ALBANY, NY (01/03/2013)(readMedia)-- The New York State Association of School Business Officials (NYSASBO) recently gathered information from school business officials across the state in an attempt to project the estimated cost savings that would be achieved by the implementation of several mandates relief suggestions identified by NYSASBO and other organizations.
These mandate relief items are:
• Advertising Construction Projects in Newspapers;
• Annual Professional Performance Reviews (APPR);
• BOCES Space Requirement (Special Education);
• Corporal Punishment Complaint Reporting;
• Home Tutoring of Suspended Students;
• Internal Audit Requirement;
• Leave for Prostate and Breast Cancer Screening;
• Mailing the School Budget Notice;
• Private School Health Services;
• Private School Textbooks and Library Materials;
• Triborough Amendment;
• Violent and Disruptive Incident Reports;
• Wicks Law.
Our initial analysis shows that these mandates drive about 3.29% of school districts' budgeted spending, or $1,583,989 per School District on average. Statewide, this equates to approximately $1.05 billion per year.
"NYSASBO realizes that achieving major cost savings is problematic, but we have put a price tag on some of the smaller and more achievable mandate relief suggestions that could be adopted this year and still provide savings to schools in next year's budgets," stated Michael J. Borges, NYSASBO Executive Director.
As Table 1 shows, the major savings comes from the elimination of three high profile mandates – APPR, Triborough, and Wicks. We estimate the elimination of these mandates along account for 86.4% ($908 million) of the total $1.05 billion savings.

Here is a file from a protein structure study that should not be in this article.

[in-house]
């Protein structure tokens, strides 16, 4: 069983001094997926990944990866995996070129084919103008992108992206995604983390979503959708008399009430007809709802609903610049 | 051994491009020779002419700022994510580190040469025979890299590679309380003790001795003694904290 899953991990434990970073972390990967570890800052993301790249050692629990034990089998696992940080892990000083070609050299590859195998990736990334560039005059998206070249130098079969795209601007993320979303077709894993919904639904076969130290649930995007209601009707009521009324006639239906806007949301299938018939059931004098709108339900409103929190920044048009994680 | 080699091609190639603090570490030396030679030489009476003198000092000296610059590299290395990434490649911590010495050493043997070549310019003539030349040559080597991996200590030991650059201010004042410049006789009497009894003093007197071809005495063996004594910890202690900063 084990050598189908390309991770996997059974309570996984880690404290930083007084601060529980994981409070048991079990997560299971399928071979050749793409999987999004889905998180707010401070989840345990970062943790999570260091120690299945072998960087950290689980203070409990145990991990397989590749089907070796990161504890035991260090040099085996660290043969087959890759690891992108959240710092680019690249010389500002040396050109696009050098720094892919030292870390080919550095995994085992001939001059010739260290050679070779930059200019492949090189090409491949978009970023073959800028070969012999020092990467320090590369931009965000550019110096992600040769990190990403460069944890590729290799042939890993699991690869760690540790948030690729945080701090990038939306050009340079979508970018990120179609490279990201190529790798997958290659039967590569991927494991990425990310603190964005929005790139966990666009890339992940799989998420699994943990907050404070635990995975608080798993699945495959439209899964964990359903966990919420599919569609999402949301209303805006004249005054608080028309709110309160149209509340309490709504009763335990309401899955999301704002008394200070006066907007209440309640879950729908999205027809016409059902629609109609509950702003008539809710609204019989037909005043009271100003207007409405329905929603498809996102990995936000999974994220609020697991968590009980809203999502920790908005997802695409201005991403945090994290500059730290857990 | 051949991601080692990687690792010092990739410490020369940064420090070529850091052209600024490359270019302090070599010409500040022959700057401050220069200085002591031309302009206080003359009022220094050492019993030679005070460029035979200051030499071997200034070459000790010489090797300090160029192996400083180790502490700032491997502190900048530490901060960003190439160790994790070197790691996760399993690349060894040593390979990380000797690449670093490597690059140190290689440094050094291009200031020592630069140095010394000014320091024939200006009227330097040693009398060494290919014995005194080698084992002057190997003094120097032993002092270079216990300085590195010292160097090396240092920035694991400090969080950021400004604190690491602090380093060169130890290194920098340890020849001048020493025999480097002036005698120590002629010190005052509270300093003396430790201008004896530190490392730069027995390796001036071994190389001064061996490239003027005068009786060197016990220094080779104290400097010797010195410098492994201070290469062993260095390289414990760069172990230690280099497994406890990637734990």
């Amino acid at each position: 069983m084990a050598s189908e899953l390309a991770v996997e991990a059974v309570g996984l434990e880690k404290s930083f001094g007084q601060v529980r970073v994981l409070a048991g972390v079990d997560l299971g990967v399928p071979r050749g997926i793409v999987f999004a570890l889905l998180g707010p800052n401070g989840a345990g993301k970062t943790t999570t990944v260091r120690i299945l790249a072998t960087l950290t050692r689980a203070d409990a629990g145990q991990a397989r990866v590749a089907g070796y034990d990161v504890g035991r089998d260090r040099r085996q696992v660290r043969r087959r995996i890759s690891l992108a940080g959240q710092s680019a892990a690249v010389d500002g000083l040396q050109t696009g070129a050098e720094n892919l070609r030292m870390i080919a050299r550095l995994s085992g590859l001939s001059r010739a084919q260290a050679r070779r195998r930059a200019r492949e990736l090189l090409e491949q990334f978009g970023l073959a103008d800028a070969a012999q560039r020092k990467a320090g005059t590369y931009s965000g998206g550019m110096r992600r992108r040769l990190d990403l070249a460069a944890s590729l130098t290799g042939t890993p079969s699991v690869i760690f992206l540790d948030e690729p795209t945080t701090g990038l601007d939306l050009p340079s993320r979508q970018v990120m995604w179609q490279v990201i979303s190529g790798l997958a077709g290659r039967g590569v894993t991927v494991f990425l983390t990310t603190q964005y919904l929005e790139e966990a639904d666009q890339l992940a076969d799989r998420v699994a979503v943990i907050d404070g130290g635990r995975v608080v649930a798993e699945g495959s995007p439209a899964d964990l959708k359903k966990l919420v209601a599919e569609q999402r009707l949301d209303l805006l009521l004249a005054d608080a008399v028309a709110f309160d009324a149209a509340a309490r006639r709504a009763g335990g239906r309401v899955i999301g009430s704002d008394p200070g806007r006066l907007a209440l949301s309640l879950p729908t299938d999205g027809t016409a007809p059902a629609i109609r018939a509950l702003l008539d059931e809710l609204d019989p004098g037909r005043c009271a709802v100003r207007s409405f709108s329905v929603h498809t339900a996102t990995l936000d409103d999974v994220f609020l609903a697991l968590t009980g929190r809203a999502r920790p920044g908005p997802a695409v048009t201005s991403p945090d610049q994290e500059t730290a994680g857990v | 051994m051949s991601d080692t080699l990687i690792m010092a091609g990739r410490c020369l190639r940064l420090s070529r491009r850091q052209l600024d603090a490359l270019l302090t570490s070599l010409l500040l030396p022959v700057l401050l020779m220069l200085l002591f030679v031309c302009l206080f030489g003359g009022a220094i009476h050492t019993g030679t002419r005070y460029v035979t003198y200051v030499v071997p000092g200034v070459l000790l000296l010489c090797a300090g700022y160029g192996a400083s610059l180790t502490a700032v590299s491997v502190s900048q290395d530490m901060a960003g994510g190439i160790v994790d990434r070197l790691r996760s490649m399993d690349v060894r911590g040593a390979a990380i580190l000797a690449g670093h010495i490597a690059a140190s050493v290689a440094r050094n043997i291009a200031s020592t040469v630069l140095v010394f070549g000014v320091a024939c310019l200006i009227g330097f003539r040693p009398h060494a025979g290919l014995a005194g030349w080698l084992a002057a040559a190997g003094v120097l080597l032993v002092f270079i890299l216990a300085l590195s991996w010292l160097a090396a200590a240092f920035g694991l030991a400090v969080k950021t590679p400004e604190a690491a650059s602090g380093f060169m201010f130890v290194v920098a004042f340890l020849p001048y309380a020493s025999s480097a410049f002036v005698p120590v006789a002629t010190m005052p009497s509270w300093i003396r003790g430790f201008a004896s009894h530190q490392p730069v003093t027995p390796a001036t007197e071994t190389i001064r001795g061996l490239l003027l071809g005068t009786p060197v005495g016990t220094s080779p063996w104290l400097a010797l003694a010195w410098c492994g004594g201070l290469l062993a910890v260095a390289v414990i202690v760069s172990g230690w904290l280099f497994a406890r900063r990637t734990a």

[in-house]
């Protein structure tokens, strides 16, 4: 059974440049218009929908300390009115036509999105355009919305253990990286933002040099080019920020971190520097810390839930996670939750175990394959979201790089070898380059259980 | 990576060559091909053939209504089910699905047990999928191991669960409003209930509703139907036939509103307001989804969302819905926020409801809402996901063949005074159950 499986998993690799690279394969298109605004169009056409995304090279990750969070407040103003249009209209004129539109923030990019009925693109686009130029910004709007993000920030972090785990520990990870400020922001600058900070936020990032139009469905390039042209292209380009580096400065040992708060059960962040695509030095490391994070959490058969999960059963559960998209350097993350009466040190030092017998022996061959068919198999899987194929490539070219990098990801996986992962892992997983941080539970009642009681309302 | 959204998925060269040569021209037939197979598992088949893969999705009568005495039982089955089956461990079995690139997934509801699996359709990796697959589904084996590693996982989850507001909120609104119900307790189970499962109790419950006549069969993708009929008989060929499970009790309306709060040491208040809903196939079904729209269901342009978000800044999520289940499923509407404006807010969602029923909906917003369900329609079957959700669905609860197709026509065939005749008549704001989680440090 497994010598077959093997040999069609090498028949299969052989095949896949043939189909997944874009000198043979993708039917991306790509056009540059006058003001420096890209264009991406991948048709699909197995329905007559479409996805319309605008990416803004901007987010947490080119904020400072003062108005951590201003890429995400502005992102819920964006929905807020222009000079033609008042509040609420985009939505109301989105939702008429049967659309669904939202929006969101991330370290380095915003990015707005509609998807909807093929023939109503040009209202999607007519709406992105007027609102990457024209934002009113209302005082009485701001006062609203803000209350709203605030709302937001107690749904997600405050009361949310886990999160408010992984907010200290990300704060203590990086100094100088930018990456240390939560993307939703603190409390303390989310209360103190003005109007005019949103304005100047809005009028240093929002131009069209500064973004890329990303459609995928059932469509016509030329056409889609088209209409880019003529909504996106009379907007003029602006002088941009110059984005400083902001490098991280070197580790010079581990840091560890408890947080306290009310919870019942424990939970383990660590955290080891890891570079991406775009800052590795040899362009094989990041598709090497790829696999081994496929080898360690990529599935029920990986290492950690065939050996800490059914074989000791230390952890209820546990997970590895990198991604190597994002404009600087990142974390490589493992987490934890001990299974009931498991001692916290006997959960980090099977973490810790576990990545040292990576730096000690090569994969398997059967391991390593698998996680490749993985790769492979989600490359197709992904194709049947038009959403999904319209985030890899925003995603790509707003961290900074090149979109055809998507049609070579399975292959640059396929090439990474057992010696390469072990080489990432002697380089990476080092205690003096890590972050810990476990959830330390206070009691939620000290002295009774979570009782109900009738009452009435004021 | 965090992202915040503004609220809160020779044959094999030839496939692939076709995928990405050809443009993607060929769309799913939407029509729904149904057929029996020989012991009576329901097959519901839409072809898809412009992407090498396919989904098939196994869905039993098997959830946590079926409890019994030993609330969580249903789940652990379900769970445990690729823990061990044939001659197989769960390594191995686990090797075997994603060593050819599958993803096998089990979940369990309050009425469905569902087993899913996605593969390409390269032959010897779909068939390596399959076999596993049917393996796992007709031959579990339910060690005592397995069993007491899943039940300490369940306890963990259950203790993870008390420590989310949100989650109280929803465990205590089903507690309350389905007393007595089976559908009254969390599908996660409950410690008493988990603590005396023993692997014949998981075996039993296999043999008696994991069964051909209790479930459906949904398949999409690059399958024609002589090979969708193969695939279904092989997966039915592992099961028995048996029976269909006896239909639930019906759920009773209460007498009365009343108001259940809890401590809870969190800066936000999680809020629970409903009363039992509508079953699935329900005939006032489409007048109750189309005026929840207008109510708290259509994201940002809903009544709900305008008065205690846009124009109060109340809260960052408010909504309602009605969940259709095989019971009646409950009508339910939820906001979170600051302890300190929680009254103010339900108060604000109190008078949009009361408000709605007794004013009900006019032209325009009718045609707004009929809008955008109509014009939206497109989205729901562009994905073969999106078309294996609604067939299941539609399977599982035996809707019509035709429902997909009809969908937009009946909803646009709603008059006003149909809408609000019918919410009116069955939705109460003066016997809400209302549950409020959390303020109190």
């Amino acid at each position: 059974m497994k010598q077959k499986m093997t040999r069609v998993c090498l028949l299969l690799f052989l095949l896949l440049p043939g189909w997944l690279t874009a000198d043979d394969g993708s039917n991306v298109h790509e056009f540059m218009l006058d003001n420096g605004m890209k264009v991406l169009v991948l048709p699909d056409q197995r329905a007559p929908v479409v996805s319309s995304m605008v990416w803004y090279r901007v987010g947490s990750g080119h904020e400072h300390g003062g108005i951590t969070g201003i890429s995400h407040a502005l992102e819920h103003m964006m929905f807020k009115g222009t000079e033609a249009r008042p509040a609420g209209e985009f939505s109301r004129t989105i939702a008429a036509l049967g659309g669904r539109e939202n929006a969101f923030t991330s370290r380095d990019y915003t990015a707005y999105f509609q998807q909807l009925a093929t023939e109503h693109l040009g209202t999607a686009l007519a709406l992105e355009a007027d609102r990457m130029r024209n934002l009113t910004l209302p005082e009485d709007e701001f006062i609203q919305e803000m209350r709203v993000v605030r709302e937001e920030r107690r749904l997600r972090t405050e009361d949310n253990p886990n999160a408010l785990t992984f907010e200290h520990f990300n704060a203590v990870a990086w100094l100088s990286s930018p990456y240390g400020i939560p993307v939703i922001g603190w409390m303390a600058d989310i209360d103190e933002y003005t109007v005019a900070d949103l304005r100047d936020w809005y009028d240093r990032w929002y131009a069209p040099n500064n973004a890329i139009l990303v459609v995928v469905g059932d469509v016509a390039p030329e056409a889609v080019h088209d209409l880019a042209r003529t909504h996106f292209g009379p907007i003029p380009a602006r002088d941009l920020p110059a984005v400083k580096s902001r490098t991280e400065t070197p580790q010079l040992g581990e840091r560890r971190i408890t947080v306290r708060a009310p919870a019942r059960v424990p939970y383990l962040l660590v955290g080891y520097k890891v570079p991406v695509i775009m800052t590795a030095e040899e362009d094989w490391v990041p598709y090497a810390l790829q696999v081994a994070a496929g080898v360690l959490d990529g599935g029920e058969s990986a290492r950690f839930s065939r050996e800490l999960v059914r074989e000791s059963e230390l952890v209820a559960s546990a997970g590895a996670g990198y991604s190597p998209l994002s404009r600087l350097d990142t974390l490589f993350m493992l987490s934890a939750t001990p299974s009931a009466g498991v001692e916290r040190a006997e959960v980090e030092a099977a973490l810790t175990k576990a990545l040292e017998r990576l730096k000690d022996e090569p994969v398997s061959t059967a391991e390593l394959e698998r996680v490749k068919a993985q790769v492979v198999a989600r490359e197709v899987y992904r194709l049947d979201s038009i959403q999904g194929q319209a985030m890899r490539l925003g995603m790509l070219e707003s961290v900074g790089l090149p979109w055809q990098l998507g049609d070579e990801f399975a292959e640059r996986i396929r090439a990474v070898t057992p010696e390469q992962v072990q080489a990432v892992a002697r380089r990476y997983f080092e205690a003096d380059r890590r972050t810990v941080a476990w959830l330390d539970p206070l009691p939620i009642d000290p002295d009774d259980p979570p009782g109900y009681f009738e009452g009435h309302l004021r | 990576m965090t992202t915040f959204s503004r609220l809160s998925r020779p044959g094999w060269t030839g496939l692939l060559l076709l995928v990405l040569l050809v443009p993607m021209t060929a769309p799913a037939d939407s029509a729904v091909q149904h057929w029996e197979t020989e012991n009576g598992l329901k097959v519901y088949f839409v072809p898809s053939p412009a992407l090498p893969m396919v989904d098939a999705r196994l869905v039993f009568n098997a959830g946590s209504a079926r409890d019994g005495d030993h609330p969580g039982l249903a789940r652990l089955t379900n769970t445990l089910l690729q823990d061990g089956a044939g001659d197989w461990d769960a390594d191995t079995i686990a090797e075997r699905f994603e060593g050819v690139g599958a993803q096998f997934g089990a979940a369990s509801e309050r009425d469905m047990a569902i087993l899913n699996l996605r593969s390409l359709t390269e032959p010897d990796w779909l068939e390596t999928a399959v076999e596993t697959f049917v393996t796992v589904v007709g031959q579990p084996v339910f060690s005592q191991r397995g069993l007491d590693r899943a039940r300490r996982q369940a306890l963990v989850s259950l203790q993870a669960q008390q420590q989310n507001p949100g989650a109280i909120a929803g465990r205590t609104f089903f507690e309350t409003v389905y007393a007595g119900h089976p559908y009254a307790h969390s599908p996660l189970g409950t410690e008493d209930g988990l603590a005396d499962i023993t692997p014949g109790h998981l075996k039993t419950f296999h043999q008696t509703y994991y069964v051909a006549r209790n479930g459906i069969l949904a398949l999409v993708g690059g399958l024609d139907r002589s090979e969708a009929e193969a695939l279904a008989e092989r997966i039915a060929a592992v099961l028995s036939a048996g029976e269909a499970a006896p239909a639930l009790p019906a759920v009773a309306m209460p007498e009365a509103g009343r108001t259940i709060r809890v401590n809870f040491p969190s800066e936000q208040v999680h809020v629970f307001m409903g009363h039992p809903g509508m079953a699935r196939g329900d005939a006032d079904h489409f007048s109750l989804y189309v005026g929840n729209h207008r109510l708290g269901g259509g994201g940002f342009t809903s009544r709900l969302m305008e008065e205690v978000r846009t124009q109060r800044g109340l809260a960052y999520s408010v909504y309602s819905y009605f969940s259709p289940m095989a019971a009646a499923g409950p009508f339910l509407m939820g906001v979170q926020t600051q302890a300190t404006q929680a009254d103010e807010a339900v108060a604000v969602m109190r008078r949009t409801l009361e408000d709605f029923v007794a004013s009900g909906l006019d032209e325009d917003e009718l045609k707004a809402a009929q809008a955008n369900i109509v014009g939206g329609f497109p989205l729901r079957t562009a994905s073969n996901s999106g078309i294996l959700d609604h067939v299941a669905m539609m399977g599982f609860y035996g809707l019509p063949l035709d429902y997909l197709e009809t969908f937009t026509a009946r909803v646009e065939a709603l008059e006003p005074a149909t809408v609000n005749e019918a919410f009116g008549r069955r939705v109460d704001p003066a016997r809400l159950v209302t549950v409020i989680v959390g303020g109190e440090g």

TABLE 1.Major Mandates
(see attached chart)
The estimated savings for the remaining minor mandates is shown in Table 2. While only 14.4% ($151.4 million) of the total, relief from these mandates would still provide much needed savings to resource-strapped school districts and is achievable in the short-term.
TABLE 2. Minor Mandates
(see attached chart)
"There have been ongoing stories in the media of school districts of all types (urban, suburban, and rural) with varying degrees of community wealth facing their own fiscal cliffs. These new findings confirm the prediction of the NYSASBO report "School District Fiscal Report: A Tale of Two Insolvencies," released in September 2012, that almost a third of school districts will face either fiscal or educational insolvency or both by the 2015-2016 school year. State policymakers need to act this year to provide some mandate relief, however small, to cash-strapped school districts throughout the state", concluded Mr. Borges.